Sunday, January 03, 2010

2010 Predictions: The BOOT on what to expect for 2010 in the online travel industry

You think 2009 was full of surprises. Well fasten your safety belts, lock in the tray table and get ready for the turbulence, change and excitement that I expect 2010 to bring.

Here we go - I have five predictions for 2010 (two of them drawn from my contribution to the Tnooz post "Tnooz predictions for 2010"):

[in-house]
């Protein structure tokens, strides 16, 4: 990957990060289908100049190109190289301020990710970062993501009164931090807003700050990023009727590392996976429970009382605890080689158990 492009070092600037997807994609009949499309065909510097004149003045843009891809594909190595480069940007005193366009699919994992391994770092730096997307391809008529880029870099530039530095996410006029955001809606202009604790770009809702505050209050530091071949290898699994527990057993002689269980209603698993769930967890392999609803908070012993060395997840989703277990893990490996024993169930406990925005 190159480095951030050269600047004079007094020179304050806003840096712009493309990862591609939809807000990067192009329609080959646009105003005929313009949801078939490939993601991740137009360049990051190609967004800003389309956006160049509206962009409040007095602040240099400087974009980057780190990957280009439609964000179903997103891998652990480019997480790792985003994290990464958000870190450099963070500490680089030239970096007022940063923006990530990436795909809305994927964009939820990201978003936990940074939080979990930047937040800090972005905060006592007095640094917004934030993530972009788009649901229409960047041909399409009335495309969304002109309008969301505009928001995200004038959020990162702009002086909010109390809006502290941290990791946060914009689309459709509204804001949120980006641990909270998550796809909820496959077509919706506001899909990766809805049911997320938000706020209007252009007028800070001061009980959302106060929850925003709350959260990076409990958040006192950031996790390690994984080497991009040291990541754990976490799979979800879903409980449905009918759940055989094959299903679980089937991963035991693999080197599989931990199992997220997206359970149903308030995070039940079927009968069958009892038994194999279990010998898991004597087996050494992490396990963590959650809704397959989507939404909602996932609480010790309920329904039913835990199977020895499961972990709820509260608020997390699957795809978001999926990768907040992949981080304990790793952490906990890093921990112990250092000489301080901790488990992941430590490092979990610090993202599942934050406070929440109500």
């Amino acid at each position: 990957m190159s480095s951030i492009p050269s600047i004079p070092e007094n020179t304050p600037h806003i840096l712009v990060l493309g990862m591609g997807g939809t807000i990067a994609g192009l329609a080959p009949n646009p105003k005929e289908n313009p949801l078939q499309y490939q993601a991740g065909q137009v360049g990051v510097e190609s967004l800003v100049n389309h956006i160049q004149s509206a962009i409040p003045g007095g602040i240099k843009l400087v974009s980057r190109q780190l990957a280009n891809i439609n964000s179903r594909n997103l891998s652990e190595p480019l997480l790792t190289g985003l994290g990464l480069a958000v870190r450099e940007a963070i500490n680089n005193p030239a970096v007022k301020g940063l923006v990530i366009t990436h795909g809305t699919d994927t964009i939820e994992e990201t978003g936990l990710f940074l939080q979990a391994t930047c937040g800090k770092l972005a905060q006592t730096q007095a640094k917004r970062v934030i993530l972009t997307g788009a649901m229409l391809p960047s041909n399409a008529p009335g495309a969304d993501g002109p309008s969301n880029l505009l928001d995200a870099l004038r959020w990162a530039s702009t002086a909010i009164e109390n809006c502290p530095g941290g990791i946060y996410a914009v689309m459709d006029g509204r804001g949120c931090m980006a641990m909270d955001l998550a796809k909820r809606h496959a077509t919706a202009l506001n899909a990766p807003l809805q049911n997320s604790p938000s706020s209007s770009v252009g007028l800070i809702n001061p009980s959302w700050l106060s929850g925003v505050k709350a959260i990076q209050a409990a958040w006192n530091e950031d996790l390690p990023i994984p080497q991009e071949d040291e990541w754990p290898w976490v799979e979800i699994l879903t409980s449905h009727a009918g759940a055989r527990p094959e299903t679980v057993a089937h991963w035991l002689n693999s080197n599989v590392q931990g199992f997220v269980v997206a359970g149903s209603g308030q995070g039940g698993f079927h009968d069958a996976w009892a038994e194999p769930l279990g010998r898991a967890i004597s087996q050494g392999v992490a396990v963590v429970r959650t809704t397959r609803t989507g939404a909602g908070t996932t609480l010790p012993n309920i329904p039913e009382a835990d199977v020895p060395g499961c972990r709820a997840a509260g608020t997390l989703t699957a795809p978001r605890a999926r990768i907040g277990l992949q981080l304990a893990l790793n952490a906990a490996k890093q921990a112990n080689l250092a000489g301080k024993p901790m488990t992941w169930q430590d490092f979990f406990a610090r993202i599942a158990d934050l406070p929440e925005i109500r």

1. The non-refundable not enough: 2009 was the year of the deal. Lastminute specials returned and ADR/Ave ticket price fell through the floor, past the basement and almost reached magma. But the main (maybe the only) weapon in the 2009 deal war was the non-refundable. I predict that to win round two of the deal smackdown will require suppliers and intermediaries to come up with something more creative that just non-refundables The non-refundable is successful in driving demand while protecting "normal" pricing (ie BAR). But it is a crude weapon - targeting only those with no scope for a change in plans. Driving demand in 2010 will mean finding additional market segments. Which in turn will require more creativity and subtlety in pricing and deal structures than afforded by the non-refundable. Jeremy Philips in a review on of the book "Priceless" by William Poundstone ran an interesting quote that summarises the prediction here. As Robert Crandall, a former CEO of American Airlines, has said: "If I have 2,000 customers on a given route and 400 different prices, I'm obviously short 1,600.";